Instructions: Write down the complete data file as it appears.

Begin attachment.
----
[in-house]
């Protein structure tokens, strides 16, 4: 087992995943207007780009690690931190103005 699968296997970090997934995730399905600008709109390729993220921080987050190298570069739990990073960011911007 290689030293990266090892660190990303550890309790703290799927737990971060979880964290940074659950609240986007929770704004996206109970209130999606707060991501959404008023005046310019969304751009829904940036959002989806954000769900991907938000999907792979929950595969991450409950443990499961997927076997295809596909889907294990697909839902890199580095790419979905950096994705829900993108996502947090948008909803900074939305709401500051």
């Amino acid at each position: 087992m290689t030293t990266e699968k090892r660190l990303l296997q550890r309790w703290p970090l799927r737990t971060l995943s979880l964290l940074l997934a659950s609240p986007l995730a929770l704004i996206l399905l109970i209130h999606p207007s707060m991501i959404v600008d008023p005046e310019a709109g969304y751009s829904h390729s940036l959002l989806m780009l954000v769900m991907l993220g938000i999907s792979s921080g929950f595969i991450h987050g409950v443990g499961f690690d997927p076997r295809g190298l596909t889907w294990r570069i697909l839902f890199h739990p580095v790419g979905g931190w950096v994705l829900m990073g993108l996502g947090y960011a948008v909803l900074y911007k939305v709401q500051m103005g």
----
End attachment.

[in-house]
């Protein structure tokens, strides 16, 4: 087992995943207007780009690690931190103005 699968296997970090997934995730399905600008709109390729993220921080987050190298570069739990990073960011911007 290689030293990266090892660190990303550890309790703290799927737990971060979880964290940074659950609240986007929770704004996206109970209130999606707060991501959404008023005046310019969304751009829904940036959002989806954000769900991907938000999907792979929950595969991450409950443990499961997927076997295809596909889907294990697909839902890199580095790419979905950096994705829900993108996502947090948008909803900074939305709401500051």
């Amino acid at each position: 087992m290689t030293t990266e699968k090892r660190l990303l296997q550890r309790w703290p970090l799927r737990t971060l995943s979880l964290l940074l997934a659950s609240p986007l995730a929770l704004i996206l399905l109970i209130h999606p207007s707060m991501i959404v600008d008023p005046e310019a709109g969304y751009s829904h390729s940036l959002l989806m780009l954000v769900m991907l993220g938000i999907s792979s921080g929950f595969i991450h987050g409950v443990g499961f690690d997927p076997r295809g190298l596909t889907w294990r570069i697909l839902f890199h739990p580095v790419g979905g931190w950096v994705l829900m990073g993108l996502g947090y960011a948008v909803l900074y911007k939305v709401q500051m103005g």